European Commission closes its inquiry on luxury watchmakers
The European Commission has closed its antitrust inquiry on luxury watchmakers in several member states (France, Germany, Italy, Spain and the UK) in relation to their refusal to supply spare parts to independent watch repairers. The European Commission concluded that it saw only a limited likelihood of finding the infringement in the present case.
The inquiry took place after the European Federation of Watch and Clock Repairers (CEAHR) lodged a complaint before the European Commission. The CEAHR questioned the actions of the prestige/luxury watch manufacturers, alleging they were anticompetitive by excluding independent watch repairers.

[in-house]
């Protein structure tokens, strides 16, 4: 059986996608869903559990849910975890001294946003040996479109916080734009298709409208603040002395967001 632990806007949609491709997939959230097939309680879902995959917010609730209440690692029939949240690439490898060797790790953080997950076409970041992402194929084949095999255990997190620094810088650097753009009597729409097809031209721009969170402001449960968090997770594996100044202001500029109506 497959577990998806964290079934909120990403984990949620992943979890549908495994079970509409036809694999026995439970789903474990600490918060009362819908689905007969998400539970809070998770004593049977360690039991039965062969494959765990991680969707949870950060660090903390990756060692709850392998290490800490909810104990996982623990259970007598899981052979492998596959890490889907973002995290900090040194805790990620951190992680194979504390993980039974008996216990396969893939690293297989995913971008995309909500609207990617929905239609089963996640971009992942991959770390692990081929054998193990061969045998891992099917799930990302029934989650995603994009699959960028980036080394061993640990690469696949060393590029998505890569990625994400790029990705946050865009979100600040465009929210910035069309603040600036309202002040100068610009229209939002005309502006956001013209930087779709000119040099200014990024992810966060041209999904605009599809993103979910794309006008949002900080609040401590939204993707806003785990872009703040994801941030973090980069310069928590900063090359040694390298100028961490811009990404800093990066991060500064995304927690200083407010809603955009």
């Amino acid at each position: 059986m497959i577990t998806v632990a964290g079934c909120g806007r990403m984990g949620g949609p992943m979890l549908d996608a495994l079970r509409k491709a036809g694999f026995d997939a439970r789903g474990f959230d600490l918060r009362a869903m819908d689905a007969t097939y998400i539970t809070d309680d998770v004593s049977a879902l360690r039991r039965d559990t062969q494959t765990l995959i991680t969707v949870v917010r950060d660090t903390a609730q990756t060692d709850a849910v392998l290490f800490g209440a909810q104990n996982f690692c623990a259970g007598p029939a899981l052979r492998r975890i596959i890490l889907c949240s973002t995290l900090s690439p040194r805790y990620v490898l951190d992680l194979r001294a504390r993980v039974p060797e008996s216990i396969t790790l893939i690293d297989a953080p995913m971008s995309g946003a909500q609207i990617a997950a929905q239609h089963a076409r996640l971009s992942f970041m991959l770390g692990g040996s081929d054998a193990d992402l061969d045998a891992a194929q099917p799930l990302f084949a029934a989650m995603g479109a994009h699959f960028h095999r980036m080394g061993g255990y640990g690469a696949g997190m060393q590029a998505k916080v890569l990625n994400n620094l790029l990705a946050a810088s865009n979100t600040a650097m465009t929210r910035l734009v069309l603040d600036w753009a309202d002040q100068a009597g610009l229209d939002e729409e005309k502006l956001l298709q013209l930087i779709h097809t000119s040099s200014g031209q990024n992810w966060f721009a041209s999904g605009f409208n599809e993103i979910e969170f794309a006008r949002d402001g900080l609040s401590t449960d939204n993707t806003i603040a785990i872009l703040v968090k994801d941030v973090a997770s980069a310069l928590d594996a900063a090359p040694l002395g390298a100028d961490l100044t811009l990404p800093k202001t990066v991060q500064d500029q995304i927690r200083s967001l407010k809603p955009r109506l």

The European Commission rejected the complaint in first instance considering the sector to be of a limited economic importance. However, after taking the General Court’s judgment into account, the European Commission decided to start a formal inquiry on August 2011.
After its inquiry the European Commission concluded that in the case of the prestige watch manufacturers (focusing on watches sold above a certain retail price) who refuse to deliver spare parts to independent watch repairers, there is a limited likelihood of finding infringement of the EU antitrust rules.